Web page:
Corporate Finance 2

oilquartzManagement

Nov 10, 2013 (4 years ago)

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Corporate
F
inance

2

Contact, home page

2


Professor:
M. Banu Durukan


E
-
mail:
banu.durukan@ef.uni
-
lj.
si


Home page
:


http://www2.ef.uni
-
lj.si/predmeti32/_struktura/opredmetu.asp?id=196238&lan=eng&tippred
meta=2&site=ang


Password for study materials:
C
or
F
in2

Lectures and
E
xercises

3


Lectures + exercises


1 break
during

lectures


Exercises will be held in
the

second

half

of
the

class



Come prepared (
have your answers to the assigned cases and
exercises ready to be submitted and presented
) !


They will follow the term plan (see home page)


Read the chapters in advance!!!


Questions, comments


very welcome


Turn
-
off mobile phones!!!


Be on time
for lectures and exercises
!

Literature

4

Mandatory:


Textbook:

Brigham &
Ehrhardt
:

Financial
Management
: Theory and Practice
,
11
th

ed.,
Thomson, South Western, 200
5

(chapters: 1, 2
,
8
,

12,
16
-
21, 23
-
25 and Web Chapter 30
)



available in
Ekonomist


Additional study materials that come with the textbook

and posted at the course web site
: slides,
assignments,
cases, etc.



Assignments and
Final Exam

5


Exams
:


80%


There will be 4 exams


Each exam is 20% of the overall grade


Quizes, assignments and class participation: 2
0%


Assignments (
10 points
)


Attendance and Participation in class discussions (
10 points
)

Contents

6


An Overview of Financial Management and the Financial Environment
,
Corporate Governance


Time value of money


Financial Options and their Valuation




Real Options


Capital Structure


Dividend Policy


Lease Financing


Hybrid Financing: Preferred Stock, Warrants, and Convertibles


Initial Public Offerings, Investment Banking and Financial Restructuring


Bankruptcy, Reorganization and Liquidation


Mergers , LBOs, Divestitures, and Holding Companies



Derivatives and Risk Management


Financial Management in Non
-
for Profit Businesses


7

WHAT IS FINANCIAL MANAGEMENT?

WHY ARE YOU IN
THIS COURSE?

CHAPTER 1

An Overview of Financial Management

Financial Management Decisions


Capital budgeting


What long
-
term investments or projects should the business
take on?


Capital structure


How should we pay for our assets?


Should we use debt or equity?


Working capital management


How do we manage the day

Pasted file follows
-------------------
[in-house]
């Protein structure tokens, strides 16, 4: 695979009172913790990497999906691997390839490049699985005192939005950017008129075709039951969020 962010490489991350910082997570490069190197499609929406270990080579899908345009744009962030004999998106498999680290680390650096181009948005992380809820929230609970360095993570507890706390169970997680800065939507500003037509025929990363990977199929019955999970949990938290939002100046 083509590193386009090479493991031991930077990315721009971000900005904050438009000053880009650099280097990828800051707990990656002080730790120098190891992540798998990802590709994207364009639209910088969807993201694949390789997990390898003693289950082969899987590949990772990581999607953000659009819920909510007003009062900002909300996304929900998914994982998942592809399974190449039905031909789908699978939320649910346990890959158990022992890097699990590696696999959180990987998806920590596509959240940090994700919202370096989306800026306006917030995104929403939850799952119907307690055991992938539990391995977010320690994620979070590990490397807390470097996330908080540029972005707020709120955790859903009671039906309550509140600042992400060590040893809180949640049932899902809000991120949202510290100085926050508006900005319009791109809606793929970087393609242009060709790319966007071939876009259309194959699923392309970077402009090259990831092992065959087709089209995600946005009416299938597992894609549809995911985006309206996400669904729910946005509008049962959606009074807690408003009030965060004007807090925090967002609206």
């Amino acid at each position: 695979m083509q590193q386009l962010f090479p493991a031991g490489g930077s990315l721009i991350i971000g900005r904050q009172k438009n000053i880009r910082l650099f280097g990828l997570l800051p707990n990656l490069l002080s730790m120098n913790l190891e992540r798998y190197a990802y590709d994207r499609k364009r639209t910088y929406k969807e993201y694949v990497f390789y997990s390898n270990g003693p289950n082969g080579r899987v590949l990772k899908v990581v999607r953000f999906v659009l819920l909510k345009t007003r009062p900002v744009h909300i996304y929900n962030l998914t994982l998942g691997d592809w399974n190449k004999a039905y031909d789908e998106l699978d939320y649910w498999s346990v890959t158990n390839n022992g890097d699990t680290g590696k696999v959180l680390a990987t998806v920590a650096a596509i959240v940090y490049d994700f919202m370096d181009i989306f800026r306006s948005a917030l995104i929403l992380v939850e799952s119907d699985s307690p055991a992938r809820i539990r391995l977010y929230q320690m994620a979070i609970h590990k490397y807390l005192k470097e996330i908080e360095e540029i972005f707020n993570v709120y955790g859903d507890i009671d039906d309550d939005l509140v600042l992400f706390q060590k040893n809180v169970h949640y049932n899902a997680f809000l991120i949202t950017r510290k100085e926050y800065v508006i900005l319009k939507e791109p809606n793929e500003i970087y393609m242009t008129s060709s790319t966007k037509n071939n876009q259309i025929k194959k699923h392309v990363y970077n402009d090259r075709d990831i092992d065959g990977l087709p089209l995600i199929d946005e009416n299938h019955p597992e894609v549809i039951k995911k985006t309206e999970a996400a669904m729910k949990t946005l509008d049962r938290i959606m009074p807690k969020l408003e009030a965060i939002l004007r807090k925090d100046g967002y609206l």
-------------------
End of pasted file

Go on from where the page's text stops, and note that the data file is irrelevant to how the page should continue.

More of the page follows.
-
to
-
day finances of the firm?

Goal Of Financial Management


What should be the goal of a corporation?


Maximize profit?


Minimize costs?


Maximize market share?


Maximize the current value of the company’s stock?


Does this mean we should do anything and
everything to maximize owner wealth?

The basic goal:

to create stock
-
holder value

What is an agency relationship
?

An agency relationship arises whenever one or more
individuals, called
principals
, (1) hires another individual or
organization, called an
agent
, to perform some service and
(2) then delegates decision
-
making authority to that agent.

If you are the only employee, and only
your money is invested in the business,
would any agency

problems exist?

No agency problem would exist. A potential agency
problem arises whenever the manager of a firm owns
less than 100 percent of the firm’s common stock, or
the firm borrows. You own 100 percent of the firm.

If you expanded and hired additional people
to help you, might that give rise to agency
problems?

An agency relationship could
exist between you and your
employees if you, the
principal, hired the employees
to perform some service and
delegated some decision
-
making authority to them.

If you needed additional capital to buy
computer inventory or to develop software,
might that lead to agency problems?

Acquiring outside capital could lead to agency problems.

There are 2 potential agency
conflicts:


Conflicts between
stockholders
and
managers
.


Conflicts between
stockholders

and
creditors
.

Two Primary Mechanisms of Corporate
Governance


“Stick”


Provisions in the charter that affect takeovers.


Composition of the board of directors.


“Carrot: Compensation plans.

Entrenched Management


Occurs when there is little chance that poorly performing
managers will be replaced.


Two causes:


Anti
-
takeover provisions in the charter


Weak board of directors

How are entrenched managers harmful
to shareholders?


Management consumes perks:


Lavish offices and corporate jets


Excessively large staffs


Memberships at country clubs


Management accepts projects (or acquisitions) to make firm
larger, even if MVA goes down.

Board of Directors


Weak boards have many insiders (i.e., those who also have
another position in the company) compared with outsiders.